Wednesday, June 17, 2009


Last night was an interesting night, full of twists and turns and changes of plan. When I arrived at home, it was only to be informed that our eldest daughter was sick, or more accurately, still sick. She has had the same hacking cough, with the same fluid filled lung sound for about a week and a half, and although we had been to the doctor before, it appeared that the prescribed treatment was ineffective. Our daughter was still coughing like she had consumption, which was worrying, yet was still so full of energy that she appeared the perfect picture of health, which alleviated our worries somewhat.

So it was up to me to sit at home and watch the little one, daughter no. 2, Kathleen, as her sister Mackenzie was led out to see "The Dock-or" as she, in fact, made sure to tell Kathleen in person.

"I have to see the Dock-or, okay. I'm sick. I go see the Dock-or. You stay here."

It was odd and illuminating to see this little two and a half year old take on the airs of an adult, imperiously deliver her orders, then kiss her little sister goodbye before heading off. Apparently she imperiously told the other kids at the clinic that she was sick and going to see the "Dock-or." After the Doctor had seen her, so I am informed, Mackenzie made sure to remind her that she was owed a lollipop, like she'd been given the last time she had seen the "Dock-or."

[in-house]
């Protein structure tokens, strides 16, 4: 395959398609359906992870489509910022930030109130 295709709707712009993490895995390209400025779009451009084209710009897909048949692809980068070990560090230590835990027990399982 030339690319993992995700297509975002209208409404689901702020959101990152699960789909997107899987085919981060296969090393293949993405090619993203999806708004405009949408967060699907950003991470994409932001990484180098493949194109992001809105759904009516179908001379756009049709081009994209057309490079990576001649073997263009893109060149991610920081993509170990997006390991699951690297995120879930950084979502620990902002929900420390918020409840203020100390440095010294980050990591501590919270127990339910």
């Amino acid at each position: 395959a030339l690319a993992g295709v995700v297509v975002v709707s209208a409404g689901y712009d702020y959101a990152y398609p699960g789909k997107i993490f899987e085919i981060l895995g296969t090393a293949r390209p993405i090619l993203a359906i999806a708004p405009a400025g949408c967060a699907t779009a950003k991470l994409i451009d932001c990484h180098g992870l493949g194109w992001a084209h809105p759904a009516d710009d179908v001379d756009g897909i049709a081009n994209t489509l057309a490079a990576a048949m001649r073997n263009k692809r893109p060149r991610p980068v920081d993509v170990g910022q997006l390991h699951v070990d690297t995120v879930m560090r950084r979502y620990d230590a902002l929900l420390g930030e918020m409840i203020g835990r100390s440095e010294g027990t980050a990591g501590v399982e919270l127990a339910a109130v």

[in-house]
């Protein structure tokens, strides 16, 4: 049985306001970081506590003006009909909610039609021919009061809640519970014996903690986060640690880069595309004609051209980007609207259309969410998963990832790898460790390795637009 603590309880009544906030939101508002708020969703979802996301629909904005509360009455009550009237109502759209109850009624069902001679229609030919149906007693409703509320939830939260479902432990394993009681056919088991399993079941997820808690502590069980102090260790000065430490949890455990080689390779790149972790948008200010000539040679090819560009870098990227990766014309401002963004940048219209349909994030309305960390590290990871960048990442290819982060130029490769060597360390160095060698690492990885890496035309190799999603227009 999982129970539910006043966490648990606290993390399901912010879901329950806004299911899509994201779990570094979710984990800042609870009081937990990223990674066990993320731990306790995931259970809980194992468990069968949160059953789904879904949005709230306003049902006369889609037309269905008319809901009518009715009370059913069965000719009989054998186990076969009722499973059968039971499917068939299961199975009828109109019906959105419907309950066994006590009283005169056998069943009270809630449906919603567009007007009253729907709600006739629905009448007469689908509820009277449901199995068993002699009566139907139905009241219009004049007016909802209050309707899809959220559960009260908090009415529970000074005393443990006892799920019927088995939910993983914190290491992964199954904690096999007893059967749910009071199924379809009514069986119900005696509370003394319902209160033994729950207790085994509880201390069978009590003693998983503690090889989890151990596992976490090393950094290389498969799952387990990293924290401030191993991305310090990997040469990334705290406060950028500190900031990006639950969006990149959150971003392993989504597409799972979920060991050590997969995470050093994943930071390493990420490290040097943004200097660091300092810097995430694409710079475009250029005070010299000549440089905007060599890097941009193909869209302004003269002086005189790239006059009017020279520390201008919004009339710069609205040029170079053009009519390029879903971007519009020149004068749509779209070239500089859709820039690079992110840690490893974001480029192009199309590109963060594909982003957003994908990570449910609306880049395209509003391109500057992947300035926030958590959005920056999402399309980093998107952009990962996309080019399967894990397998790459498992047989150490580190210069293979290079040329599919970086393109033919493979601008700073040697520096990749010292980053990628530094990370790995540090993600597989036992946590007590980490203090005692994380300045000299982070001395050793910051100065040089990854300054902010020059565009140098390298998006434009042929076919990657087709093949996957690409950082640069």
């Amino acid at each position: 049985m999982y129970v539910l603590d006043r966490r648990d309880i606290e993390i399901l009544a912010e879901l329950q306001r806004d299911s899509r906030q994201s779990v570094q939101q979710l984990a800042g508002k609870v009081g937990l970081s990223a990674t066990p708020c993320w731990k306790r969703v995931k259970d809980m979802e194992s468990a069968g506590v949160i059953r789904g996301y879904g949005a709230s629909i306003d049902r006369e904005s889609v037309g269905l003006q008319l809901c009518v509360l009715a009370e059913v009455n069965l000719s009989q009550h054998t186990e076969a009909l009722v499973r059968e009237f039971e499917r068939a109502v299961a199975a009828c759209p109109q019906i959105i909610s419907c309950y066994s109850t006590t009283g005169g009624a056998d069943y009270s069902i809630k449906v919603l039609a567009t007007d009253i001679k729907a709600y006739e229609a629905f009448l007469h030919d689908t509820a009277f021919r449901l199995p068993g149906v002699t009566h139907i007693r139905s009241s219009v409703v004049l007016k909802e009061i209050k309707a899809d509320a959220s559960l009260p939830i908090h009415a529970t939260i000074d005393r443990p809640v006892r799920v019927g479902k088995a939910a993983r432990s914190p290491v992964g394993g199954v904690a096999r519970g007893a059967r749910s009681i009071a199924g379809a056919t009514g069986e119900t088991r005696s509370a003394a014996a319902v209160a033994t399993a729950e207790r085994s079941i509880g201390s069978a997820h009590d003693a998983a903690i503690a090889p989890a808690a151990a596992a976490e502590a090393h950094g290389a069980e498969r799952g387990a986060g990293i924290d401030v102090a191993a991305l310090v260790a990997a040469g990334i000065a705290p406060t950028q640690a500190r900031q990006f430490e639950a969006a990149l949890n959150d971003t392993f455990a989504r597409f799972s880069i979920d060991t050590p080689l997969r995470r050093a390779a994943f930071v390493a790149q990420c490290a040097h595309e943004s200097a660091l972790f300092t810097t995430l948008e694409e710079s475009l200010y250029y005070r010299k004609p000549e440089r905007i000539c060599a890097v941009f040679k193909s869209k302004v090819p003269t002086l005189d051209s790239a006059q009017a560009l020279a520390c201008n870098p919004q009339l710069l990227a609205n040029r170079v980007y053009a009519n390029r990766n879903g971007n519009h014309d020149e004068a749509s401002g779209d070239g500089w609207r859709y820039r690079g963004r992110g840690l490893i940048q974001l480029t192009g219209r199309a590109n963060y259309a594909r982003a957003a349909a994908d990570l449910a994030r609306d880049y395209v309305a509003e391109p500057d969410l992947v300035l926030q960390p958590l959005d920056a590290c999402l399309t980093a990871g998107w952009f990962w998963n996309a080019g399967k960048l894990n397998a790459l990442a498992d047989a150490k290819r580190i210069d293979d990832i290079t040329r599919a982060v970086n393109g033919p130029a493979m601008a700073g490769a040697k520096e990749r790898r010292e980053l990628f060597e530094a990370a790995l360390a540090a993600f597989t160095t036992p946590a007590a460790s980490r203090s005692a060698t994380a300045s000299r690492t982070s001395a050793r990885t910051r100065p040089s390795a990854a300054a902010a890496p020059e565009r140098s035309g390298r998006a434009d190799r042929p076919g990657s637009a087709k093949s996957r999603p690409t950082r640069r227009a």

Hearing my wife tell the tale, I had to laugh. Not only at what seemed my daughter's surprisingly prodigious memory, but at how she seems to have taken on airs of royalty, and commands all those around her. But I'd be lying if I said I wasn't worried. Colds are one thing, which don't cause me to bat an eye. They are common enough as it is, and incredibly common for children. But persistent colds that produce lungs full of fluid, such that at night it creates a symphony of rattling breath is another matter.

As an asthmatic, who has lived with the disease for twenty years, I'm well past the age were my breathing would grow shallower and shallower without my noticing it in some way. Asleep, half-asleep, or awake, I respond in the same manner. Get up, stumble over to a certain drawer, take two to three puffs from a certain inhaler, and go back to bed, breathing freely and easily. I've done this same routine awake, half awake, and even asleep, as far as I can gather from the few times I've awoken with an inhaler in my hand and no recollection of how it had gotten there.

But a little girl like Mackenzie hasn't developed the same responses, and at night over the past week, I can, at times, swear that her breath grows ever more shallow as the night progresses. And it worries me to the point of nightmares. I worry that she may have something worse than a cold, like pneumonia. But that's an acute problem, a doctor can solve in relatively short order. Which leads me to my greater worry, that she will be like me, an asthmatic.